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“I was safer at Hogwarts. I think I was a good teacher —”
You were the best —”
(Deathly Hallows, Chapter 35, "King's Cross")

That seems like a completely inappropriate statement, coming out of Harry, seeing how:

  • Harry never took a single class with Dumbledore (his "instruction" on How-To-Get-Rid-Of-Voldemort wasn't really "teaching").
    • Anyone thinking otherwise, please reflect on how Harry thought about what Dumbledore "taught" him (answer: nothing useful) during the hunt for the Horcruxes in DH.
  • Harry never discussed Dumbledore as a teacher with anyone who was taught by him.
  • Harry had truly excellent teachers. Lockhart, Lupin, McGonagall. So it's not like he couldn't imagine Dumbledore being not best no matter how bad he was.

What was the basis for Harry to claim this?

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  • 13
    re point #1 - He tutored Harry. That surely counts as teaching.
    – Valorum
    Jun 25, 2015 at 23:58
  • 30
    +1 for strikethrough of "Lockhart" Jun 26, 2015 at 0:03
  • 9
    @N_Soong - He learned a lot from Lockhart. His lessons about the price of fame were especially useful.
    – Valorum
    Jun 26, 2015 at 0:09
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    Harry probably meant the Richard Harris version. He was all about peace, love, and happiness. The second Dumbledore was an angry nutter. Jun 26, 2015 at 0:21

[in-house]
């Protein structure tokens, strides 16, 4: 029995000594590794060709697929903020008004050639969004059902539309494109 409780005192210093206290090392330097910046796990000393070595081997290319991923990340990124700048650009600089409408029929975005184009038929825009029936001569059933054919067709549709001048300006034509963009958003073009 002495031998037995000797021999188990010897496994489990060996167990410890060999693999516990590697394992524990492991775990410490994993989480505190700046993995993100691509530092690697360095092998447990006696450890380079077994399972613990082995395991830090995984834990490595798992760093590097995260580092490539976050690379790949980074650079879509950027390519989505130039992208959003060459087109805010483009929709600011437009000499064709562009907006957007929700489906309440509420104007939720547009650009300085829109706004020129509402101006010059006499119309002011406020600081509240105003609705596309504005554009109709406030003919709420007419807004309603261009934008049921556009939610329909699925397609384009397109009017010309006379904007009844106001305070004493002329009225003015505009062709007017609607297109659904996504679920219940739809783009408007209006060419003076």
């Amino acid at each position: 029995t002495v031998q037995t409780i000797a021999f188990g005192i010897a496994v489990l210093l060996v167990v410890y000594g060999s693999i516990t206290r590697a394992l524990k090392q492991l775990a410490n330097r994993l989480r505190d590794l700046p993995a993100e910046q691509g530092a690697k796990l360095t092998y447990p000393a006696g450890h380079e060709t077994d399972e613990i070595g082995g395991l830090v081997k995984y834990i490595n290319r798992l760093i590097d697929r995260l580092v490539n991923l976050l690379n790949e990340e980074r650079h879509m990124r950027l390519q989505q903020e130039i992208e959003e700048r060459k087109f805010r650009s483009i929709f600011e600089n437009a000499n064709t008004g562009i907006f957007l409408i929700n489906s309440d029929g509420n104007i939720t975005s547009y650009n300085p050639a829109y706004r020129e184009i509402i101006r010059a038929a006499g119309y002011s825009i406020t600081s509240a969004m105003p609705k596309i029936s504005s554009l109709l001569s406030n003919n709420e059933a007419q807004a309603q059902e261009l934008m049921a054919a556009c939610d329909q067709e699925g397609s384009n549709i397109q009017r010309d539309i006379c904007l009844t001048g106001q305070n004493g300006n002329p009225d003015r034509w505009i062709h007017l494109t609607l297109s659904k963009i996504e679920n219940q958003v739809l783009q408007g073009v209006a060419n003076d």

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    id say dumbledore taught by actions, being a strong figure to look up too, a role model. sometimes role models can be the best influence on our lives.
    – user36770
    Jun 26, 2015 at 0:21

5 Answers 5

29

I think Harry himself explains why Dumbledore is the greatest teacher at the end of Sorcerer's/Philosopher's Stone (emphasis is my own):

"No, it isn't," said Harry thoughtfully. "He's a funny man, Dumbledore. I think he knows more or less everything that goes on here, you know. I reckon he had a pretty good idea we were going to try, and instead of stopping us, he just taught us enough to help. I don't think it was an accident he let me find out how the mirror worked. It's almost like he thought I had the right to face Voldemort if I could...."

Harry potter and the Sorcerer's Stone - US Paperback Edition - Page 302

This is the most perfect description we see (in the books) of Dumbledore as a teacher, and it holds true for all great teachers: They teach you what you need to know, let you try your strengths, and let you learn from your mistakes, without holding said mistakes against you. For instance, in The Half-Blood Prince, Harry (unknowingly) uses dark magic, in the form of the Sectumsempra curse, against Malfoy. He and Dumbledore briefly discuss the incident, but Dumbledore never scolds or lectures Harry on the subject, because he knows that Harry realizes that he made a huge mistake, has learned from it, and will never make that same mistake again.

1
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    damn you that's a good answer. Great job.
    – AugustoQ
    Jun 29, 2015 at 22:27
59

First, I think that it's crucial to recognise that Harry is a 17 year old that was in the middle of a war, had just died, and met again with someone very dear to him who he had painfully lost. If you think about it, it makes a lot of sense that he would be a little extra affectionate towards Dumbledore, and maybe exaggerate a little bit on the whole "best teacher".